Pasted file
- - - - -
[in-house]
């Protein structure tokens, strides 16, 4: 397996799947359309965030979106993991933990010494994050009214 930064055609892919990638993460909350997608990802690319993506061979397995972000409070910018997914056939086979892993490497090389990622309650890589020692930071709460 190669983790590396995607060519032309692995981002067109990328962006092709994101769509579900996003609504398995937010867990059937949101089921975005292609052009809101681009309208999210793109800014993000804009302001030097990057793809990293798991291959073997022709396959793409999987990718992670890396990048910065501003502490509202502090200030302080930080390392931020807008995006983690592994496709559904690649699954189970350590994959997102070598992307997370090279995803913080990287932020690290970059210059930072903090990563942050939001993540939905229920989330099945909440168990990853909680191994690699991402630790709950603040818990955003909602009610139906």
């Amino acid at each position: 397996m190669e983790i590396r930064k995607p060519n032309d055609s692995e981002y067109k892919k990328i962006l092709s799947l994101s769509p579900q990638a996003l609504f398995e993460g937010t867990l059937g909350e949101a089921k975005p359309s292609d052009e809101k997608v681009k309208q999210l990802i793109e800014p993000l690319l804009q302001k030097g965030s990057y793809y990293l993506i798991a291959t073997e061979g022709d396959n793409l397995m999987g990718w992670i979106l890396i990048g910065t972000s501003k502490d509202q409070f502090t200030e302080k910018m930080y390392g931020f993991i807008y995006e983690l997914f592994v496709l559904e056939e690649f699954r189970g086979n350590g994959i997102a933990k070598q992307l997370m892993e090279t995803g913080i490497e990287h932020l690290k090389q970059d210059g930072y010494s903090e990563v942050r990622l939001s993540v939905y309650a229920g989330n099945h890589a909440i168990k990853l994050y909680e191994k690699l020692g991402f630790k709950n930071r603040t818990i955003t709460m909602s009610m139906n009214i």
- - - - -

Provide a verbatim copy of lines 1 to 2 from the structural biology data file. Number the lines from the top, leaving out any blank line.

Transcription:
[in-house]
């Protein structure tokens, strides 16, 4: 397996799947359309965030979106993991933990010494994050009214 930064055609892919990638993460909350997608990802690319993506061979397995972000409070910018997914056939086979892993490497090389990622309650890589020692930071709460 190669983790590396995607060519032309692995981002067109990328962006092709994101769509579900996003609504398995937010867990059937949101089921975005292609052009809101681009309208999210793109800014993000804009302001030097990057793809990293798991291959073997022709396959793409999987990718992670890396990048910065501003502490509202502090200030302080930080390392931020807008995006983690592994496709559904690649699954189970350590994959997102070598992307997370090279995803913080990287932020690290970059210059930072903090990563942050939001993540939905229920989330099945909440168990990853909680191994690699991402630790709950603040818990955003909602009610139906």